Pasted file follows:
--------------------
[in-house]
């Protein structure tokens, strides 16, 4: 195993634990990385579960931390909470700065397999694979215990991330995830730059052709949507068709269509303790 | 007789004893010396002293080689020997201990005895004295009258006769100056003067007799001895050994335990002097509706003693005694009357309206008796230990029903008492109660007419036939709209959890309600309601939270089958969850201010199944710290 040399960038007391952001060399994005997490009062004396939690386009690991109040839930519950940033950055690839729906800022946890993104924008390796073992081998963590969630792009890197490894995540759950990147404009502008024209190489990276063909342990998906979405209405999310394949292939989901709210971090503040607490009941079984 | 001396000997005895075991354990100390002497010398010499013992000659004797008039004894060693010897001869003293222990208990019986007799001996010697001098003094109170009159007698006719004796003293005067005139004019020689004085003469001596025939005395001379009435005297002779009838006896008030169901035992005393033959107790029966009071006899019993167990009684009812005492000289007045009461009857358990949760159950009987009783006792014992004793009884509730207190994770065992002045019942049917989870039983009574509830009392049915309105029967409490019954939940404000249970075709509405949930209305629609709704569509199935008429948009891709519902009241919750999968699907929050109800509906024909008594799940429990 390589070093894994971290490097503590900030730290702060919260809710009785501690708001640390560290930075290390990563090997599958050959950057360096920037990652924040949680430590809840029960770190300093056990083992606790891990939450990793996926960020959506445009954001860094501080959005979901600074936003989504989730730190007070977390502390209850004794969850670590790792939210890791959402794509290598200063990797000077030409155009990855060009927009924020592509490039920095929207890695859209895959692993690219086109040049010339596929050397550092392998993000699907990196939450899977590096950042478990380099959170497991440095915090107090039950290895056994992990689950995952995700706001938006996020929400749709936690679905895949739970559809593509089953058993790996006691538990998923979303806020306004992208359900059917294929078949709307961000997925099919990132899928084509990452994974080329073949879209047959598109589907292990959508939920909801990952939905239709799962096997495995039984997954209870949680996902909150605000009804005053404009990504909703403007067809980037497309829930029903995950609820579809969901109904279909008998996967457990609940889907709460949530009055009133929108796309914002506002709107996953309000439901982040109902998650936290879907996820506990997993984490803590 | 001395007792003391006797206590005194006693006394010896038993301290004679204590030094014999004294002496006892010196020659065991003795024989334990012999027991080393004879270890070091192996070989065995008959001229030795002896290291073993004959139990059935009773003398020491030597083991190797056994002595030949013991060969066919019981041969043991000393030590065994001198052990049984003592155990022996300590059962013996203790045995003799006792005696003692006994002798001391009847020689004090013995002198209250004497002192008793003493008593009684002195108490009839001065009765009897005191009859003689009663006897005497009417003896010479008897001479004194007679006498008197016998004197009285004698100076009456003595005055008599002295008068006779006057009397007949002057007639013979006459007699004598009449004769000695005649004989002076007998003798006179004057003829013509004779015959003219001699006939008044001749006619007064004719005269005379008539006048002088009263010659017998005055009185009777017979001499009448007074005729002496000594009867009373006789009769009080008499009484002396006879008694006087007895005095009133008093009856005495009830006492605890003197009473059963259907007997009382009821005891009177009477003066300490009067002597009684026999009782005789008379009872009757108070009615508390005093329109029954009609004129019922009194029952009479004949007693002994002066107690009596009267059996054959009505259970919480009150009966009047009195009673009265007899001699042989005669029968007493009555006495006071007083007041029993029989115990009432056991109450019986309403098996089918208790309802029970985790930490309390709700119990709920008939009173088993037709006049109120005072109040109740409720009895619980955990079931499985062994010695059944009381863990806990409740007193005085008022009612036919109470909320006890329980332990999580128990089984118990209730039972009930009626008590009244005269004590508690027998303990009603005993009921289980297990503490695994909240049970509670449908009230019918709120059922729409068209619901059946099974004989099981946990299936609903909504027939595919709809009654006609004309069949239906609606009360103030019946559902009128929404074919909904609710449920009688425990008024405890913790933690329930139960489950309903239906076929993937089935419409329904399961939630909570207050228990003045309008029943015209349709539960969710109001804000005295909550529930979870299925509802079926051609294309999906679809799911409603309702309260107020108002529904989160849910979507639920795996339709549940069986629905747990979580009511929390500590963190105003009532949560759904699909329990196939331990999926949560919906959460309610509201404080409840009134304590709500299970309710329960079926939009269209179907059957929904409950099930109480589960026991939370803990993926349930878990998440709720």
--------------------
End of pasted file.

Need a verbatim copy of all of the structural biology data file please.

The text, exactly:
[in-house]
């Protein structure tokens, strides 16, 4: 195993634990990385579960931390909470700065397999694979215990991330995830730059052709949507068709269509303790 | 007789004893010396002293080689020997201990005895004295009258006769100056003067007799001895050994335990002097509706003693005694009357309206008796230990029903008492109660007419036939709209959890309600309601939270089958969850201010199944710290 040399960038007391952001060399994005997490009062004396939690386009690991109040839930519950940033950055690839729906800022946890993104924008390796073992081998963590969630792009890197490894995540759950990147404009502008024209190489990276063909342990998906979405209405999310394949292939989901709210971090503040607490009941079984 | 001396000997005895075991354990100390002497010398010499013992000659004797008039004894060693010897001869003293222990208990019986007799001996010697001098003094109170009159007698006719004796003293005067005139004019020689004085003469001596025939005395001379009435005297002779009838006896008030169901035992005393033959107790029966009071006899019993167990009684009812005492000289007045009461009857358990949760159950009987009783006792014992004793009884509730207190994770065992002045019942049917989870039983009574509830009392049915309105029967409490019954939940404000249970075709509405949930209305629609709704569509199935008429948009891709519902009241919750999968699907929050109800509906024909008594799940429990 390589070093894994971290490097503590900030730290702060919260809710009785501690708001640390560290930075290390990563090997599958050959950057360096920037990652924040949680430590809840029960770190300093056990083992606790891990939450990793996926960020959506445009954001860094501080959005979901600074936003989504989730730190007070977390502390209850004794969850670590790792939210890791959402794509290598200063990797000077030409155009990855060009927009924020592509490039920095929207890695859209895959692993690219086109040049010339596929050397550092392998993000699907990196939450899977590096950042478990380099959170497991440095915090107090039950290895056994992990689950995952995700706001938006996020929400749709936690679905895949739970559809593509089953058993790996006691538990998923979303806020306004992208359900059917294929078949709307961000997925099919990132899928084509990452994974080329073949879209047959598109589907292990959508939920909801990952939905239709799962096997495995039984997954209870949680996902909150605000009804005053404009990504909703403007067809980037497309829930029903995950609820579809969901109904279909008998996967457990609940889907709460949530009055009133929108796309914002506002709107996953309000439901982040109902998650936290879907996820506990997993984490803590 | 001395007792003391006797206590005194006693006394010896038993301290004679204590030094014999004294002496006892010196020659065991003795024989334990012999027991080393004879270890070091192996070989065995008959001229030795002896290291073993004959139990059935009773003398020491030597083991190797056994002595030949013991060969066919019981041969043991000393030590065994001198052990049984003592155990022996300590059962013996203790045995003799006792005696003692006994002798001391009847020689004090013995002198209250004497002192008793003493008593009684002195108490009839001065009765009897005191009859003689009663006897005497009417003896010479008897001479004194007679006498008197016998004197009285004698100076009456003595005055008599002295008068006779006057009397007949002057007639013979006459007699004598009449004769000695005649004989002076007998003798006179004057003829013509004779015959003219001699006939008044001749006619007064004719005269005379008539006048002088009263010659017998005055009185009777017979001499009448007074005729002496000594009867009373006789009769009080008499009484002396006879008694006087007895005095009133008093009856005495009830006492605890003197009473059963259907007997009382009821005891009177009477003066300490009067002597009684026999009782005789008379009872009757108070009615508390005093329109029954009609004129019922009194029952009479004949007693002994002066107690009596009267059996054959009505259970919480009150009966009047009195009673009265007899001699042989005669029968007493009555006495006071007083007041029993029989115990009432056991109450019986309403098996089918208790309802029970985790930490309390709700119990709920008939009173088993037709006049109120005072109040109740409720009895619980955990079931499985062994010695059944009381863990806990409740007193005085008022009612036919109470909320006890329980332990999580128990089984118990209730039972009930009626008590009244005269004590508690027998303990009603005993009921289980297990503490695994909240049970509670449908009230019918709120059922729409068209619901059946099974004989099981946990299936609903909504027939595919709809009654006609004309069949239906609606009360103030019946559902009128929404074919909904609710449920009688425990008024405890913790933690329930139960489950309903239906076929993937089935419409329904399961939630909570207050228990003045309008029943015209349709539960969710109001804000005295909550529930979870299925509802079926051609294309999906679809799911409603309702309260107020108002529904989160849910979507639920795996339709549940069986629905747990979580009511929390500590963190105003009532949560759904699909329990196939331990999926949560919906959460309610509201404080409840009134304590709500299970309710329960079926939009269209179907059957929904409950099930109480589960026991939370803990993926349930878990998440709720």